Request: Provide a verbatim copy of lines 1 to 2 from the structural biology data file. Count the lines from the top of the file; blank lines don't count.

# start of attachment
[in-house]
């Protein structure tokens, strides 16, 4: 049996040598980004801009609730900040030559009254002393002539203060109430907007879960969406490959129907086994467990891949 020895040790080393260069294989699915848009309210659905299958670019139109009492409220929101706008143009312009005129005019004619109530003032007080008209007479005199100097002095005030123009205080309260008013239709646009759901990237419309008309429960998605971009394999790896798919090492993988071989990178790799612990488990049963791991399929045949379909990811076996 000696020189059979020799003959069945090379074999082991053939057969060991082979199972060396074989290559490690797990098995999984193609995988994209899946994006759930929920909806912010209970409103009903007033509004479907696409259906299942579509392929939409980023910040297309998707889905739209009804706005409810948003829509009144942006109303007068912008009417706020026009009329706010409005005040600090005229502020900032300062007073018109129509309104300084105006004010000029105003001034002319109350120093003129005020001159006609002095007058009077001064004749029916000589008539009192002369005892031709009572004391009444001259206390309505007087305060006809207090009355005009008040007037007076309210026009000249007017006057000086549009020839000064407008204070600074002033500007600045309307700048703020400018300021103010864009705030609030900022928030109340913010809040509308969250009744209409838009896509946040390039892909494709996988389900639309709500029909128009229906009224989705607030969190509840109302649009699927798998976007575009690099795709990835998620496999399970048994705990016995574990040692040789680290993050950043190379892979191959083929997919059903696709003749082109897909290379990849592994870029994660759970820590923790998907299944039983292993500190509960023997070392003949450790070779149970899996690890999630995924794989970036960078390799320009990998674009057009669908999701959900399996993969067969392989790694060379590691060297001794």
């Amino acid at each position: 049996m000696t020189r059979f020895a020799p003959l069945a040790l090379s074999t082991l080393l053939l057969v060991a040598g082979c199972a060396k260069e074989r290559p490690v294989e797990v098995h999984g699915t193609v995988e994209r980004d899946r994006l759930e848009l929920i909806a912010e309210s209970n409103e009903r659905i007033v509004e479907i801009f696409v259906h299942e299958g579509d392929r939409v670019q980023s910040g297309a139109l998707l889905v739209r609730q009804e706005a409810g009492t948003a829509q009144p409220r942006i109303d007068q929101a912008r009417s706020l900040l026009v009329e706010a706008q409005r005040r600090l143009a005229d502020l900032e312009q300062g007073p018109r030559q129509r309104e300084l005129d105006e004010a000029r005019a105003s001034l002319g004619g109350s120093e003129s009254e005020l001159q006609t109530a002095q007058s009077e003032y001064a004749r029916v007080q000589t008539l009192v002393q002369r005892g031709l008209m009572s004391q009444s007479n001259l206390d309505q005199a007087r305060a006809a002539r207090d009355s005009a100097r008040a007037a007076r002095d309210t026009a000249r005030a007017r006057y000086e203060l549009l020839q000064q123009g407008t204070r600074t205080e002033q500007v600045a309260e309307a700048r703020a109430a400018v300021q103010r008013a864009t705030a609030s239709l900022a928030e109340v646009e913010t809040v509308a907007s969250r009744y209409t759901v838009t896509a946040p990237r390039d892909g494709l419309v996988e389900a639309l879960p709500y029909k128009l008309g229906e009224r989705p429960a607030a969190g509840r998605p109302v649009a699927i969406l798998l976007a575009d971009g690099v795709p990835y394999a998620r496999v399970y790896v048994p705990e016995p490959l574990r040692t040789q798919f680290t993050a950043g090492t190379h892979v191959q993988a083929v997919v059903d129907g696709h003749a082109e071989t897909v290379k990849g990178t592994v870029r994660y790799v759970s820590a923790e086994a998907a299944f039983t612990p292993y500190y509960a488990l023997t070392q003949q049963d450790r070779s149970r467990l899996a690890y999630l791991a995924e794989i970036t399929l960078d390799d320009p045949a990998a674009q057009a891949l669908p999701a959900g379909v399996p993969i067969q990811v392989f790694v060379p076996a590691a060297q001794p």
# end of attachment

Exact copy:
[in-house]
């Protein structure tokens, strides 16, 4: 049996040598980004801009609730900040030559009254002393002539203060109430907007879960969406490959129907086994467990891949 020895040790080393260069294989699915848009309210659905299958670019139109009492409220929101706008143009312009005129005019004619109530003032007080008209007479005199100097002095005030123009205080309260008013239709646009759901990237419309008309429960998605971009394999790896798919090492993988071989990178790799612990488990049963791991399929045949379909990811076996 000696020189059979020799003959069945090379074999082991053939057969060991082979199972060396074989290559490690797990098995999984193609995988994209899946994006759930929920909806912010209970409103009903007033509004479907696409259906299942579509392929939409980023910040297309998707889905739209009804706005409810948003829509009144942006109303007068912008009417706020026009009329706010409005005040600090005229502020900032300062007073018109129509309104300084105006004010000029105003001034002319109350120093003129005020001159006609002095007058009077001064004749029916000589008539009192002369005892031709009572004391009444001259206390309505007087305060006809207090009355005009008040007037007076309210026009000249007017006057000086549009020839000064407008204070600074002033500007600045309307700048703020400018300021103010864009705030609030900022928030109340913010809040509308969250009744209409838009896509946040390039892909494709996988389900639309709500029909128009229906009224989705607030969190509840109302649009699927798998976007575009690099795709990835998620496999399970048994705990016995574990040692040789680290993050950043190379892979191959083929997919059903696709003749082109897909290379990849592994870029994660759970820590923790998907299944039983292993500190509960023997070392003949450790070779149970899996690890999630995924794989970036960078390799320009990998674009057009669908999701959900399996993969067969392989790694060379590691060297001794």